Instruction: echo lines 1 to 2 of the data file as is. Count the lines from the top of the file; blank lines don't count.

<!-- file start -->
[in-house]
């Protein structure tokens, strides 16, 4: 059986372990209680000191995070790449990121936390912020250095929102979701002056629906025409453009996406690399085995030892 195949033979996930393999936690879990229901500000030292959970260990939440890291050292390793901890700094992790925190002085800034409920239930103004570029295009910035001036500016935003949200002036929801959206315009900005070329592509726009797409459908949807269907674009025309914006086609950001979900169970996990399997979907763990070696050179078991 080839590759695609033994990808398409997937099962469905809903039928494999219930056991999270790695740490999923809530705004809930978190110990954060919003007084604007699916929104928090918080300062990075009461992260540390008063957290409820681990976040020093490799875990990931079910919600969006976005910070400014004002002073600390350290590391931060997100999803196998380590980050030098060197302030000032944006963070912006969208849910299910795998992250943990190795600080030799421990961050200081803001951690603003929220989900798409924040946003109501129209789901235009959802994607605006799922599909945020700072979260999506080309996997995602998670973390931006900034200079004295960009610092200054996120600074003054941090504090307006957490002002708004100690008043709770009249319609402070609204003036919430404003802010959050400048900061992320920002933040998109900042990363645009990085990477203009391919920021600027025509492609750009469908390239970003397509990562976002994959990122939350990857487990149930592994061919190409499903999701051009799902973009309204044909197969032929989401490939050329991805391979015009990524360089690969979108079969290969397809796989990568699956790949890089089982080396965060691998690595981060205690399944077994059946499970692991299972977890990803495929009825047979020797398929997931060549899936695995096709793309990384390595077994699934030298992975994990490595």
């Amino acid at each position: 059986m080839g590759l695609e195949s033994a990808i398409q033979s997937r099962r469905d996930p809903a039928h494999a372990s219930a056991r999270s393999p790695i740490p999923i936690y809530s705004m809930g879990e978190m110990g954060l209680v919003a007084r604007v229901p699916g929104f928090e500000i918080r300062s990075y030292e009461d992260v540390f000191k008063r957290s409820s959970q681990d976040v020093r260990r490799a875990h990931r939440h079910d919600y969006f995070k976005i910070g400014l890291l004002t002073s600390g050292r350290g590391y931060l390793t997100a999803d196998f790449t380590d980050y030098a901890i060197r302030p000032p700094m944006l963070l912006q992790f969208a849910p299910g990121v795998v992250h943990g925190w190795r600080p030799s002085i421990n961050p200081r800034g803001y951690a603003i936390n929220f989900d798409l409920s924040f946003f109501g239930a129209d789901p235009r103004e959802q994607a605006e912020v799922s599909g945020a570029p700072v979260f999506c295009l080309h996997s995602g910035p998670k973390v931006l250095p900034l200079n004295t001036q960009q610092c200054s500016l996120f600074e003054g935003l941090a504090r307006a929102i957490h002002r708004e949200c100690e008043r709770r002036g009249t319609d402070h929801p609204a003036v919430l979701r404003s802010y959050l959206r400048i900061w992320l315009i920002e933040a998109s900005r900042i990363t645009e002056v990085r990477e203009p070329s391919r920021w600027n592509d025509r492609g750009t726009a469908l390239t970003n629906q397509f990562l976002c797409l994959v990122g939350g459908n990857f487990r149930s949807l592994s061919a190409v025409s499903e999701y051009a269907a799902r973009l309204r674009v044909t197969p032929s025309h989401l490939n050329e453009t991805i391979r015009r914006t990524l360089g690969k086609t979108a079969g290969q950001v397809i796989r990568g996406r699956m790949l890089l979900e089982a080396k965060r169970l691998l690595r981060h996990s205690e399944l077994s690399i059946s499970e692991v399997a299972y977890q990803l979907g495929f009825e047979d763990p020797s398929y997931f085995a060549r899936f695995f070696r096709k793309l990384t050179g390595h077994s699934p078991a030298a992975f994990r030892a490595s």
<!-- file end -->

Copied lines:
[in-house]
């Protein structure tokens, strides 16, 4: 059986372990209680000191995070790449990121936390912020250095929102979701002056629906025409453009996406690399085995030892 195949033979996930393999936690879990229901500000030292959970260990939440890291050292390793901890700094992790925190002085800034409920239930103004570029295009910035001036500016935003949200002036929801959206315009900005070329592509726009797409459908949807269907674009025309914006086609950001979900169970996990399997979907763990070696050179078991 080839590759695609033994990808398409997937099962469905809903039928494999219930056991999270790695740490999923809530705004809930978190110990954060919003007084604007699916929104928090918080300062990075009461992260540390008063957290409820681990976040020093490799875990990931079910919600969006976005910070400014004002002073600390350290590391931060997100999803196998380590980050030098060197302030000032944006963070912006969208849910299910795998992250943990190795600080030799421990961050200081803001951690603003929220989900798409924040946003109501129209789901235009959802994607605006799922599909945020700072979260999506080309996997995602998670973390931006900034200079004295960009610092200054996120600074003054941090504090307006957490002002708004100690008043709770009249319609402070609204003036919430404003802010959050400048900061992320920002933040998109900042990363645009990085990477203009391919920021600027025509492609750009469908390239970003397509990562976002994959990122939350990857487990149930592994061919190409499903999701051009799902973009309204044909197969032929989401490939050329991805391979015009990524360089690969979108079969290969397809796989990568699956790949890089089982080396965060691998690595981060205690399944077994059946499970692991299972977890990803495929009825047979020797398929997931060549899936695995096709793309990384390595077994699934030298992975994990490595």